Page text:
Wing – a surface used to produce an aerodynamic force normal to the direction of motion by traveling in air or another gaseous medium, facilitating flight. The first use of the word was for the foremost limbs of birds, but has been extended to include other animal limbs and man-made devices.
- chord – the distance between the front and back of a wing, measured in the direction of the normal airflow. These front and back points are referred to as the leading edge and trailing edge.
- dihedral – upward angle of an aircraft’s wings from root to tip, as viewed from directly in front of or behind the aircraft.
- wing tip vortex
Ailerons – hinged flaps attached to the trailing edge of an airplane wing. They are used to control the aircraft in roll. The two ailerons are interconnected so that one goes down when the other goes up: the downgoing aileron increases the lift on its wing while the upgoing aileron reduces the lift on the other wing.
Spoiler – In aeronautics, a spoiler (sometimes called a lift dumper) is a device intended to reduce lift in an aircraft. Spoilers are plates on the top surface of a wing that can be extended upward into the airflow to spoil it. By so doing, the spoiler creates a controlled stall over the portion of the wing behind it, greatly reducing the lift of that wing section. Spoilers differ from airbrakes in that airbrakes are designed to increase drag without regard to affecting the lift, while spoilers reduce lift as well as increase drag.
laminar flow – the smooth, uninterrupted flow of air over the contour of the wings, fuselage, or other parts of an aircraft in flight. Laminar flow is most often found at the front of a streamlined body and is an important factor in flight.
- turbulence – If the smooth flow of air is interrupted over a wing section, turbulence is created which results in a loss of lift and a high degree of drag. An airfoil designed for minimum drag and uninterrupted flow of the boundary layer is called a laminar airfoil.
- leading edge
- trailing edge
“hybrid wing body” or sometimes a blended wing body. In this design, the wing blends seamlessly into the body of the aircraft, which makes it extremely aerodynamic and holds great promise for dramatic reductions in fuel consumption, noise and emissions.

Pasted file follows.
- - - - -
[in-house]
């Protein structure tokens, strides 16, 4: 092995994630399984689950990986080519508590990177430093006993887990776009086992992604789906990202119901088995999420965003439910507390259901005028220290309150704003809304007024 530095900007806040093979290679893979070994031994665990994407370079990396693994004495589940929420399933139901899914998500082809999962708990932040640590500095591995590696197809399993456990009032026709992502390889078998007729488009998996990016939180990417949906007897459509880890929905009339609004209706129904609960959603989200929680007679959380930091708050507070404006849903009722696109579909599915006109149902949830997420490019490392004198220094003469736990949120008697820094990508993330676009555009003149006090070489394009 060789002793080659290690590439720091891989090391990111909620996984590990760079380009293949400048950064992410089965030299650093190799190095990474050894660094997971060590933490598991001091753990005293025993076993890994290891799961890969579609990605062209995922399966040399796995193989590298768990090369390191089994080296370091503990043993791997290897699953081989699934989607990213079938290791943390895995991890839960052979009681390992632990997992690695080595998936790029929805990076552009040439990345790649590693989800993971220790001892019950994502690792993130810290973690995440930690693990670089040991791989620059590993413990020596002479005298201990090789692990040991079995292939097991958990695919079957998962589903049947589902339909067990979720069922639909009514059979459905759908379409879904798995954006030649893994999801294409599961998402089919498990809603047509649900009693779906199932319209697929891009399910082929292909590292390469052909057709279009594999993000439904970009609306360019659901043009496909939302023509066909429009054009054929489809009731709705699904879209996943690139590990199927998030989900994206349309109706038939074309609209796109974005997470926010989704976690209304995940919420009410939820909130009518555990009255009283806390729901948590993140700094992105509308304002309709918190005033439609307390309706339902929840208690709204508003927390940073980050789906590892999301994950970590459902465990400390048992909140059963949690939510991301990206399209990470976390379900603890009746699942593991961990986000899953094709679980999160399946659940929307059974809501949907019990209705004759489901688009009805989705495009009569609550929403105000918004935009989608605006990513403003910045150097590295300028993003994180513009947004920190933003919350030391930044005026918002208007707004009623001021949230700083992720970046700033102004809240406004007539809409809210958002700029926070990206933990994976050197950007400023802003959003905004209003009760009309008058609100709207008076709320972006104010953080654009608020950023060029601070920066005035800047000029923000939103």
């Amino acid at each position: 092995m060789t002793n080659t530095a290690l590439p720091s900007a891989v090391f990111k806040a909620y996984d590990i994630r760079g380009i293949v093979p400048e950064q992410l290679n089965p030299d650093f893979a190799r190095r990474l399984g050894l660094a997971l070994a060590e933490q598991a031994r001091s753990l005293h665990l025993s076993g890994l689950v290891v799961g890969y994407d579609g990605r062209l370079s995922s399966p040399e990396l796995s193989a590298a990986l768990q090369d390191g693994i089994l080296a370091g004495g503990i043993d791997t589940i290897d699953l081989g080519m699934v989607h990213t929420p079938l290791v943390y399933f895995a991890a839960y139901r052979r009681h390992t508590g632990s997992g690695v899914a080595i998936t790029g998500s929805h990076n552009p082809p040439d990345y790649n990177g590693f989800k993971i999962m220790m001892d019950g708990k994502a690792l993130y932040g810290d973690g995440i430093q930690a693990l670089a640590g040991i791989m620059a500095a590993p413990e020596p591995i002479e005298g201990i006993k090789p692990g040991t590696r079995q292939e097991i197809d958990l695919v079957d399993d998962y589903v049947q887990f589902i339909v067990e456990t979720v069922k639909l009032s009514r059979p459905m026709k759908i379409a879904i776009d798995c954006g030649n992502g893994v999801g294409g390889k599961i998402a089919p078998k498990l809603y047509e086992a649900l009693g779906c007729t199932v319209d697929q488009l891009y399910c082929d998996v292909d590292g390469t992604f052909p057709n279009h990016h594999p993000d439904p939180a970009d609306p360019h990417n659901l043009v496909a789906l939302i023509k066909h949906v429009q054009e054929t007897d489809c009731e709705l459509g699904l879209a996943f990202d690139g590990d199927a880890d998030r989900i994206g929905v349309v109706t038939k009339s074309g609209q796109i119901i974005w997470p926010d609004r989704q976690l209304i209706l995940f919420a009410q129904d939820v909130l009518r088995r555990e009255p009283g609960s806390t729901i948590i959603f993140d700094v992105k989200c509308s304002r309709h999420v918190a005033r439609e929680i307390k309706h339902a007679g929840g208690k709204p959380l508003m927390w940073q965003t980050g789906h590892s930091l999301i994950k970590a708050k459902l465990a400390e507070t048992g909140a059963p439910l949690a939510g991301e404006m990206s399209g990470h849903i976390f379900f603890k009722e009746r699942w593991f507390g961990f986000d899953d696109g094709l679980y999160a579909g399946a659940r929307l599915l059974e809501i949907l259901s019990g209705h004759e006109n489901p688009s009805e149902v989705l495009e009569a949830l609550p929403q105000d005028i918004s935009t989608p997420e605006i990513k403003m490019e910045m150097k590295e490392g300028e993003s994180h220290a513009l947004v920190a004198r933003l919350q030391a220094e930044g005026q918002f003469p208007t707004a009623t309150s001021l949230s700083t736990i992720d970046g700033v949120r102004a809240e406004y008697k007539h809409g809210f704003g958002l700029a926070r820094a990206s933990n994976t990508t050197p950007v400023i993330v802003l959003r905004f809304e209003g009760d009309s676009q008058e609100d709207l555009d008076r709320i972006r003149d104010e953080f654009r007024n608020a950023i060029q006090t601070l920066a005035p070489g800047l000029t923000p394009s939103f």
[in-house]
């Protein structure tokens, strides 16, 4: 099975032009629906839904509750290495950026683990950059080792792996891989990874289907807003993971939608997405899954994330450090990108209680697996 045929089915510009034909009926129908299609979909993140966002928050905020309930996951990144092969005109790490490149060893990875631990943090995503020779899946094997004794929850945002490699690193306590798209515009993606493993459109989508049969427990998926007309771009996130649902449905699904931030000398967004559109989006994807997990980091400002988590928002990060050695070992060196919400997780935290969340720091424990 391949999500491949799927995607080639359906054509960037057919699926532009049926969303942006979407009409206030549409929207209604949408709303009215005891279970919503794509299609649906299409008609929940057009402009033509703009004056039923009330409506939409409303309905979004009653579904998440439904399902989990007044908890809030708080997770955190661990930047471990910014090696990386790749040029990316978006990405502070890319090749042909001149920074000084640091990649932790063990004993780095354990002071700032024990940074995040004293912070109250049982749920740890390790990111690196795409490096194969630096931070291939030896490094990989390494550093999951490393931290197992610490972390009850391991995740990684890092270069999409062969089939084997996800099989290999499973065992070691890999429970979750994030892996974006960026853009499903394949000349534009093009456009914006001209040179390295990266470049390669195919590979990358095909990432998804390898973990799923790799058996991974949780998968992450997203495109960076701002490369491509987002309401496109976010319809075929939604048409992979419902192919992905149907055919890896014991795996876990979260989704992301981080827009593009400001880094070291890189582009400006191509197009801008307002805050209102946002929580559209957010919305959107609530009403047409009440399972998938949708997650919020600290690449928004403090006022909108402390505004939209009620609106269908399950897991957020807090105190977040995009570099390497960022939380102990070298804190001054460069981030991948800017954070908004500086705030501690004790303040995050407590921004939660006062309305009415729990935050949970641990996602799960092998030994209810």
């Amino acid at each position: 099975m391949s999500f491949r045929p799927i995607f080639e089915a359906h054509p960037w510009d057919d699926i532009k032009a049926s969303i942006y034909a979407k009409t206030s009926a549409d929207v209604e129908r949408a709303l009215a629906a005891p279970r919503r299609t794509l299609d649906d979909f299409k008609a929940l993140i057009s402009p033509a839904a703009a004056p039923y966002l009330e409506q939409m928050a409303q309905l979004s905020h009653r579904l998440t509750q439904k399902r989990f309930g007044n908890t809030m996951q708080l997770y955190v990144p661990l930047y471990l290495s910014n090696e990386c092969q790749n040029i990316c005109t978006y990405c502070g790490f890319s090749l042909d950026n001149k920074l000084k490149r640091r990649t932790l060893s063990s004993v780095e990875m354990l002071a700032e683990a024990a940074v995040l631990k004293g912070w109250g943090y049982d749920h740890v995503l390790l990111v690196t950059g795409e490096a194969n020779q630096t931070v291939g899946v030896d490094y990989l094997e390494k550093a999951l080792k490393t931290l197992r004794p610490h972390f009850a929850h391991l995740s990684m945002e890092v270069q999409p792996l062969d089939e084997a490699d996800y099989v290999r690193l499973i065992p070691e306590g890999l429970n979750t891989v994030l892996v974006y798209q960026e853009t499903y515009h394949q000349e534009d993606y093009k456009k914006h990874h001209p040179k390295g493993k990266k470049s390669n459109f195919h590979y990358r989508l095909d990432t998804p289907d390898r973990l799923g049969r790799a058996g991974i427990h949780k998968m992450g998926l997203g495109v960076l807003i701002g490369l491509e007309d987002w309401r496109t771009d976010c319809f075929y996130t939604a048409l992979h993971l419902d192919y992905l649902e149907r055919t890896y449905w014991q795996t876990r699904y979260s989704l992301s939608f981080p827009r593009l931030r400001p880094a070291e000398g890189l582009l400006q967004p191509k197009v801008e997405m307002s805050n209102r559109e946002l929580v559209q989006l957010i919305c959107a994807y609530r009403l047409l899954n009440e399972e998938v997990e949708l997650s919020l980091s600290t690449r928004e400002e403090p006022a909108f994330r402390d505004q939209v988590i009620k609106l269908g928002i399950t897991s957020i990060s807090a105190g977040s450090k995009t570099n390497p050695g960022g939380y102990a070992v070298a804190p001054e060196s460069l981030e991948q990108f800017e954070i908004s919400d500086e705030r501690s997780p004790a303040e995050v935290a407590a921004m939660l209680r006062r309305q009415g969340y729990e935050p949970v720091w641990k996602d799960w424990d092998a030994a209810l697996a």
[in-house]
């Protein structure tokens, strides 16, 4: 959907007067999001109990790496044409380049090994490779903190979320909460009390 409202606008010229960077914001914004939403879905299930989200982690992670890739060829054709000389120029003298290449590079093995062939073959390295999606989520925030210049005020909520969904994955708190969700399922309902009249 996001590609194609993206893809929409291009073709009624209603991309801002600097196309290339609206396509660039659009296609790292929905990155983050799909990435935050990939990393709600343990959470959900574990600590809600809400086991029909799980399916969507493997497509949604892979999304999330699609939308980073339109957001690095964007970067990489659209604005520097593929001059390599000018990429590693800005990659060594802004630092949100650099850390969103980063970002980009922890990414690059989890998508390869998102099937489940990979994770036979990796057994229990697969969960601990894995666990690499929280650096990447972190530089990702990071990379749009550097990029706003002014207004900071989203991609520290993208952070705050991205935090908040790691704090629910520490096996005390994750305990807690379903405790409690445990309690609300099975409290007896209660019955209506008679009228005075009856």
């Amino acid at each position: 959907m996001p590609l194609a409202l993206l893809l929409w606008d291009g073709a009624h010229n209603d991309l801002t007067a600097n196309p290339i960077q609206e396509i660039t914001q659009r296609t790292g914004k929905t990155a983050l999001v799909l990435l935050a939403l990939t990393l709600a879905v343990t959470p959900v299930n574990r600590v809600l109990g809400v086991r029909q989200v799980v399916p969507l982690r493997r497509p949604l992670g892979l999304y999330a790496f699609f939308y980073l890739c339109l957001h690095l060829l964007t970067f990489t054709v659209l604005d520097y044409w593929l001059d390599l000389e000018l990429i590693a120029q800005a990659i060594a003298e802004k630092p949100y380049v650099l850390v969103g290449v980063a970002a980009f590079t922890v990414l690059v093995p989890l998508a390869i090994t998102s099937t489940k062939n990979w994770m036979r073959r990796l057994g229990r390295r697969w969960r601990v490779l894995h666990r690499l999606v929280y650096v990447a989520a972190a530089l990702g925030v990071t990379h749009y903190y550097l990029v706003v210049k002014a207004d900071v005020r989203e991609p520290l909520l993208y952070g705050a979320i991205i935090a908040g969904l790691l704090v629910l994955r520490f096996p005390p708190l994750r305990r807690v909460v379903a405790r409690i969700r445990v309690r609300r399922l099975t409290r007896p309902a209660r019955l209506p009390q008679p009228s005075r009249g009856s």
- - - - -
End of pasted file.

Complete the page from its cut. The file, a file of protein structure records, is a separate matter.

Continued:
NASA develops concepts like these to test in computer simulations and as models in wind tunnels to prove whether the possible benefits would actually occur.
This NASA concept, called the “N3-X,” uses a number of superconducting electric motors to drive the distributed fans to lower the fuel burn, emissions, and noise. The power to drive these electric fans is generated by two wing-tip mounted gas-turbine-driven superconducting electric generators.
- Lift is created as an airstream passes by an airfoil and is deflected downward. The force created by this deflection of the air creates an equal and opposite force upward on an airfoil (see Newton’s third law.) Both the top and bottom surfaces of the airfoil play important roles in deflecting the airflow downward. Nearly any shape will produce lift if tilted with respect to the air flow direction (inclined) or cambered (curved). However, most shapes will be very inefficient and create a great deal of drag. One of the primary goals of airfoil design is to devise a shape that produces the most lift while producing the least drag.
- lift, airfoil, deflection, force, Newton’s Third Law, inclined, cambered, inefficient, drag, aerodynamic force,
Challenges for you to work on…
- Control surfaces – A plane has parts on its wings and tail called control surfaces to help it. These can be demonstrated by use of folded paper gliders and balsa gliders. Experiment to illustrate how a plane is controlled.
- create several wing shapes with different dimensions and compare the lift and drag of each. Which design works better? What are the differences?